Commenting on the intentions of the White House’s councils, Danhof noted: “President Trump deserves credit for trying to put together a group of business leaders that included CEOs from across the political spectrum. Whether in politics, academia or business, many liberal leaders are completely unwilling to listen to opposing points of view. In the end, Trump’s efforts at bipartisan outreach were met with liberal grandstanding and defections that undermined the advisory councils’ goals. He was left with no choice but to disband them.”
Danhof further pointed out: “Another element at play here is the power of corporate activism. Liberal investment organizations have long recognized the power of shareholder engagement and the ability to influence corporate decision-makers. From the get-go, all the CEOs appointed to President Trump’s advisory councils faced heavy pressure from leftist agitators to resign. The CEOs who caved to this pressure – whether they used the events in Charlottesville or President Trump’s decision to withdraw the United States from the Paris Climate Accord as their excuse – may think they are appeasing the liberal mob. They are not. Because they have shown a willingness to do the left’s bidding, the activists will return asking for even a greater pound of flesh.”
About Free Enterprise Project
Launched in 2007, the National Center for Public Policy Research’s Free Enterprise Project is the nation’s preeminent free-market activist group – focusing on shareholder activism and the confluence of big government and big business. Since 2014, its representatives have advanced free-market ideals in health care, energy, taxes, subsidies, regulations, religious freedom, food policies, media bias, gun rights, workers’ rights and other important public policy issues.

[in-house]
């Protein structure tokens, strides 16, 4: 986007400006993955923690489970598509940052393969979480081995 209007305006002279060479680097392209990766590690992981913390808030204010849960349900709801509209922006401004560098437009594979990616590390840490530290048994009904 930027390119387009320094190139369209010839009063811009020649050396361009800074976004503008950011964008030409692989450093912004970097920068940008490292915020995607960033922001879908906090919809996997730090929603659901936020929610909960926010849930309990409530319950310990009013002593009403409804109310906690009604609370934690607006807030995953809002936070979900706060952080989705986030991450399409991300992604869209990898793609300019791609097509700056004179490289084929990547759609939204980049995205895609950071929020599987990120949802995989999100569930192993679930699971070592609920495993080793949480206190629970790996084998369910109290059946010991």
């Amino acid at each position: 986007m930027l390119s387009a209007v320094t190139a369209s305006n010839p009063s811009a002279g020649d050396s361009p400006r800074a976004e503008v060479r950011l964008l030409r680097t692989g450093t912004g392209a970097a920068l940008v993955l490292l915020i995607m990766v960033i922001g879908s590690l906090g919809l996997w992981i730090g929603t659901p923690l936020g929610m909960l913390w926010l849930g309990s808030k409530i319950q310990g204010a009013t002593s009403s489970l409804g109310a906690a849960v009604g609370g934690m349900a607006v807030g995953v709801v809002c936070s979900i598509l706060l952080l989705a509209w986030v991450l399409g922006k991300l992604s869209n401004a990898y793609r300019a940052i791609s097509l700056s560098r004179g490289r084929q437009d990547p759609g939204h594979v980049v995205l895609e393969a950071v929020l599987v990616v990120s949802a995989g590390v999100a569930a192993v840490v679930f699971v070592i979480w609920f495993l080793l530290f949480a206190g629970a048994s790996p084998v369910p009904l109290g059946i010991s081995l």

FEP’s Employee Conscience Protection Project strengthened protections for the political beliefs and activities of over five million workers at 13 major U.S. corporations. During shareholder meetings, questioning by the FEP led company executives to acknowledge media bias at ABC News (Disney), the Washington Post and CNN (Time Warner).
FEP activity this year has been covered by media outlets such as the New York Times, Washington Post, USA Today, Variety, the Associated Press, Bloomberg, Drudge Report, Business Insider, National Public Radio and SiriusXM. FEP’s work was also featured in Wall Street Journal writer Kimberley Strassel’s 2016 book The Intimidation Game: How the Left is Silencing Free Speech (Hachette Book Group).
About The National Center for Public Policy Research
The National Center for Public Policy Research, founded in 1982, is a non-partisan, free-market, independent conservative think-tank. Ninety-four percent of its support comes from individuals, less than four percent from foundations and less than two percent from corporations. It receives over 350,000 individual contributions a year from over 60,000 active recent contributors.